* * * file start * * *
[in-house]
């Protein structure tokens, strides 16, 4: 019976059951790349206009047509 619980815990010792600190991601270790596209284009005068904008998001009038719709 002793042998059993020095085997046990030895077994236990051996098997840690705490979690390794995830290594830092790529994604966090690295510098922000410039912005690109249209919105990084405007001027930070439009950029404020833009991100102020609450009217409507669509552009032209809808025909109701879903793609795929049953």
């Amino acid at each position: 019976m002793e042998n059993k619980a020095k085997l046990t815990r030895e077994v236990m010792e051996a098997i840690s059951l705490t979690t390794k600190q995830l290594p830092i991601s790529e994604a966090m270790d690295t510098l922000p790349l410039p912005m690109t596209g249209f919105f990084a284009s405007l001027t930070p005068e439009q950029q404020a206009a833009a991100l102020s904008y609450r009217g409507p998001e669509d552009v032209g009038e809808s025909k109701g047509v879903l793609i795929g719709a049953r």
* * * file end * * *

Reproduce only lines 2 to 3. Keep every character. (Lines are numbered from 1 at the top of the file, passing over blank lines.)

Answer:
């Protein structure tokens, strides 16, 4: 019976059951790349206009047509 619980815990010792600190991601270790596209284009005068904008998001009038719709 002793042998059993020095085997046990030895077994236990051996098997840690705490979690390794995830290594830092790529994604966090690295510098922000410039912005690109249209919105990084405007001027930070439009950029404020833009991100102020609450009217409507669509552009032209809808025909109701879903793609795929049953």
């Amino acid at each position: 019976m002793e042998n059993k619980a020095k085997l046990t815990r030895e077994v236990m010792e051996a098997i840690s059951l705490t979690t390794k600190q995830l290594p830092i991601s790529e994604a966090m270790d690295t510098l922000p790349l410039p912005m690109t596209g249209f919105f990084a284009s405007l001027t930070p005068e439009q950029q404020a206009a833009a991100l102020s904008y609450r009217g409507p998001e669509d552009v032209g009038e809808s025909k109701g047509v879903l793609i795929g719709a049953r």